Masculine traits that attract us to women

What is your type of man? It is worth saying that it depends on what you want it for, because it is one thing to want it to have it for a single night of passion or to stay with it all your life, at least this shows a study.

A study has identified what type of men is more attractive to a woman in a long-term relationship and for a sexual adventure.

Although beauty is a subjective concept, evolutionarily, we are still slaves to the biology of our ancestors. Those with the most adaptive traits survived longer and therefore reproduced more, carrying on these traits of success in their offspring.

This scheme, which is the basis of the Darwinian theory of evolution, sometimes runs into pitfalls. A surprise that we did not expect is the conclusion reached by a study carried out by the Institute of Neuroscience and Psychology of the University of Galsgow, which states that, precisely, the most masculine traits are not the ones that most attract women. At least for a long-term relationship.

Although we may think that the typically masculine features, with a prominent jawline, marked browbone and prominent cheekbones, are the most attractive, the truth is that the smoother and sweeter profiles are more attractive to women when choosing a partner with which to commit.

Male traits are desirable for reproduction, but less so for establishing attachment relationships.

The primary goal of the study was to analyze how sex hormones influence women’s preferences for men’s faces. This is the largest study to date on this topic. collecting 50 photos of young caucasian men. During the experiment, the scientists produced two versions of each of these photographs: one adjusting the more typically female features and the other accentuating typical male features.

The scientists asked nearly 600 straight women to look at these photos and rate the attractiveness of men for two types of relationships: an affair and a long-term relationship. The women also provided saliva samples, which the researchers analyzed for sex hormones such as estradiol and testosterone.

In the attractiveness test for a long-term relationship, women were told the following: “You are looking for the type of man who would be attractive for a long-term relationship. For example, someone to move in with, a partner to live with, and someone to eventually get married or engaged to.”.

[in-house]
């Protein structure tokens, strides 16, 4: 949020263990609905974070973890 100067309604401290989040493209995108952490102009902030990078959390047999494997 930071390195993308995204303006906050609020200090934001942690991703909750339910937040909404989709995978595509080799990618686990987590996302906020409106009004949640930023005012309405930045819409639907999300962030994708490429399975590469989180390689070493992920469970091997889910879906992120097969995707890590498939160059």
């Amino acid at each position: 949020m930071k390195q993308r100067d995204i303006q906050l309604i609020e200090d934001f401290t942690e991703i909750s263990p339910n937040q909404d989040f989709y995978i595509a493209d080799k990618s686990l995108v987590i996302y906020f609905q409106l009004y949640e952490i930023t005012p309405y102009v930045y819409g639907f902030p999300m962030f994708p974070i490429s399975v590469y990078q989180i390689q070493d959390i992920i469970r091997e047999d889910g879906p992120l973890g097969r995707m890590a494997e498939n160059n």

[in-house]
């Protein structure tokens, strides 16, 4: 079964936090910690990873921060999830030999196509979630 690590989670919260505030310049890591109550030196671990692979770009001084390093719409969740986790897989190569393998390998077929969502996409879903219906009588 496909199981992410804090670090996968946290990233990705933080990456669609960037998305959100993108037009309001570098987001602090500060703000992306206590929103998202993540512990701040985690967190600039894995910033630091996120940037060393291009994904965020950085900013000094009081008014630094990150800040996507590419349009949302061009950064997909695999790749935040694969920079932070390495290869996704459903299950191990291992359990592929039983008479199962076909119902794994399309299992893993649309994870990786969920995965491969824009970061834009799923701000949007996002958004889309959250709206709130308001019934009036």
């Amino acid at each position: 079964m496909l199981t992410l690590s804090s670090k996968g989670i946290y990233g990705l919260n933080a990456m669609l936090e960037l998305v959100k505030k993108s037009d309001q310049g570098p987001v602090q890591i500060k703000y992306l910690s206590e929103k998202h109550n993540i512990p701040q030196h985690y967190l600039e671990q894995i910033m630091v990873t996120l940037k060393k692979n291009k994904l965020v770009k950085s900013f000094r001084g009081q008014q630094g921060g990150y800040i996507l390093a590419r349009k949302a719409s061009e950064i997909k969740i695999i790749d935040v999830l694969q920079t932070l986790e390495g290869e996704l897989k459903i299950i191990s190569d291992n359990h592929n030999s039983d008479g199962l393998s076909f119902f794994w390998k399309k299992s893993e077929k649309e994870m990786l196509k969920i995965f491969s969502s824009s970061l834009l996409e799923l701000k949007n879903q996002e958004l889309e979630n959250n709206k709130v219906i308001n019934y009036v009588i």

At the same time, in the test of attractiveness for a short-term relationship, the women had the following instructions: “You are looking for the type of attractive man for a sexual adventure, which may not last very long. That is, a limited time adventure or one night only.

Surprisingly, the traits rated as most attractive for long-term relationships were the most feminine; instead, the typically masculine ones were mostly chosen for a sporadic adventure.

Also, hormone levels were not significantly related to women’s preference for masculine faces for a long-term relationship.

The researchers also found no evidence that women using the contraceptive pill prefer more feminine faces, as had been suggested at the start of the study.

The research can be read in a publication prior to the official publication, in the absence of peer review, the last step before publication in a scientific journal.

Reproduction, yes. attachment, not

Women did go for typically masculine faces, but only for a sexual fling or short-term relationship.

This could be because masculine traits, such as a large jawline and high cheekbones, indicate good inherited characteristics, such as a strong immune system. Desirable characteristics for sexual reproduction, although not so much to establish an attachment relationship with which to raise the possible offspring.

What’s more, typically masculine traits have been linked to people who are less willing to spend time on personal relationships, scientists say.

Reference: Benedict C. Jones, Amanda C. Hahn, Claire I. Fisher, Hongyi Wang, Michal Kandrik, Chengyang Han, Vanessa Fasolt, Danielle Morrison, Iris J. Holzleitner, Kieran J. O’Shea, Craig Roberts, Anthony C. Little, Lisa M. DeBruine. ‘No evidence that preferences for facial masculinity track changes in women’s hormonal status’. BioRxiv, The Print Server of Biology (2017). Doi:

Taken from Very Interesting